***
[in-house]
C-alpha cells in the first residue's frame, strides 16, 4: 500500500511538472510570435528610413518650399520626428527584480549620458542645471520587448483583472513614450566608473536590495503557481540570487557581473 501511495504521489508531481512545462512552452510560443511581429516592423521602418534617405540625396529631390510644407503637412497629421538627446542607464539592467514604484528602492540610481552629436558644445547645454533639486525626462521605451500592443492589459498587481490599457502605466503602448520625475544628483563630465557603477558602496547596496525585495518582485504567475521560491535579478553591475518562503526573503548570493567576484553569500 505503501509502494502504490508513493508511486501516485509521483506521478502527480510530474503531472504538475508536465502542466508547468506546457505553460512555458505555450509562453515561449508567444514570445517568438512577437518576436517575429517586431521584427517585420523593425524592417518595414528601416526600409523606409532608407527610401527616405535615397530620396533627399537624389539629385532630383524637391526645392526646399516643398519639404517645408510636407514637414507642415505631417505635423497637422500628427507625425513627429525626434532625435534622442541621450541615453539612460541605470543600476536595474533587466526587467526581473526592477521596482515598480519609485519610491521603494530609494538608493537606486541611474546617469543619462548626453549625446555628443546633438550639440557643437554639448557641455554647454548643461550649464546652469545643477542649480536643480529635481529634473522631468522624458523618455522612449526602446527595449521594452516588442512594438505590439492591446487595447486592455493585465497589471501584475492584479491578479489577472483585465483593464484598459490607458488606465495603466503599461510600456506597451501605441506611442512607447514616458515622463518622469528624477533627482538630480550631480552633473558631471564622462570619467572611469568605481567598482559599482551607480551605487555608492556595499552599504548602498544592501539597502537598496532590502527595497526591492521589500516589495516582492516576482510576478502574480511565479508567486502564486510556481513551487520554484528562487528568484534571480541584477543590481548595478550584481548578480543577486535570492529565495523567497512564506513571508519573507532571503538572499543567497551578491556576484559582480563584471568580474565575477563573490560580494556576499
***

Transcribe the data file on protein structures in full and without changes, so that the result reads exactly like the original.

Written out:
[in-house]
C-alpha cells in the first residue's frame, strides 16, 4: 500500500511538472510570435528610413518650399520626428527584480549620458542645471520587448483583472513614450566608473536590495503557481540570487557581473 501511495504521489508531481512545462512552452510560443511581429516592423521602418534617405540625396529631390510644407503637412497629421538627446542607464539592467514604484528602492540610481552629436558644445547645454533639486525626462521605451500592443492589459498587481490599457502605466503602448520625475544628483563630465557603477558602496547596496525585495518582485504567475521560491535579478553591475518562503526573503548570493567576484553569500 505503501509502494502504490508513493508511486501516485509521483506521478502527480510530474503531472504538475508536465502542466508547468506546457505553460512555458505555450509562453515561449508567444514570445517568438512577437518576436517575429517586431521584427517585420523593425524592417518595414528601416526600409523606409532608407527610401527616405535615397530620396533627399537624389539629385532630383524637391526645392526646399516643398519639404517645408510636407514637414507642415505631417505635423497637422500628427507625425513627429525626434532625435534622442541621450541615453539612460541605470543600476536595474533587466526587467526581473526592477521596482515598480519609485519610491521603494530609494538608493537606486541611474546617469543619462548626453549625446555628443546633438550639440557643437554639448557641455554647454548643461550649464546652469545643477542649480536643480529635481529634473522631468522624458523618455522612449526602446527595449521594452516588442512594438505590439492591446487595447486592455493585465497589471501584475492584479491578479489577472483585465483593464484598459490607458488606465495603466503599461510600456506597451501605441506611442512607447514616458515622463518622469528624477533627482538630480550631480552633473558631471564622462570619467572611469568605481567598482559599482551607480551605487555608492556595499552599504548602498544592501539597502537598496532590502527595497526591492521589500516589495516582492516576482510576478502574480511565479508567486502564486510556481513551487520554484528562487528568484534571480541584477543590481548595478550584481548578480543577486535570492529565495523567497512564506513571508519573507532571503538572499543567497551578491556576484559582480563584471568580474565575477563573490560580494556576499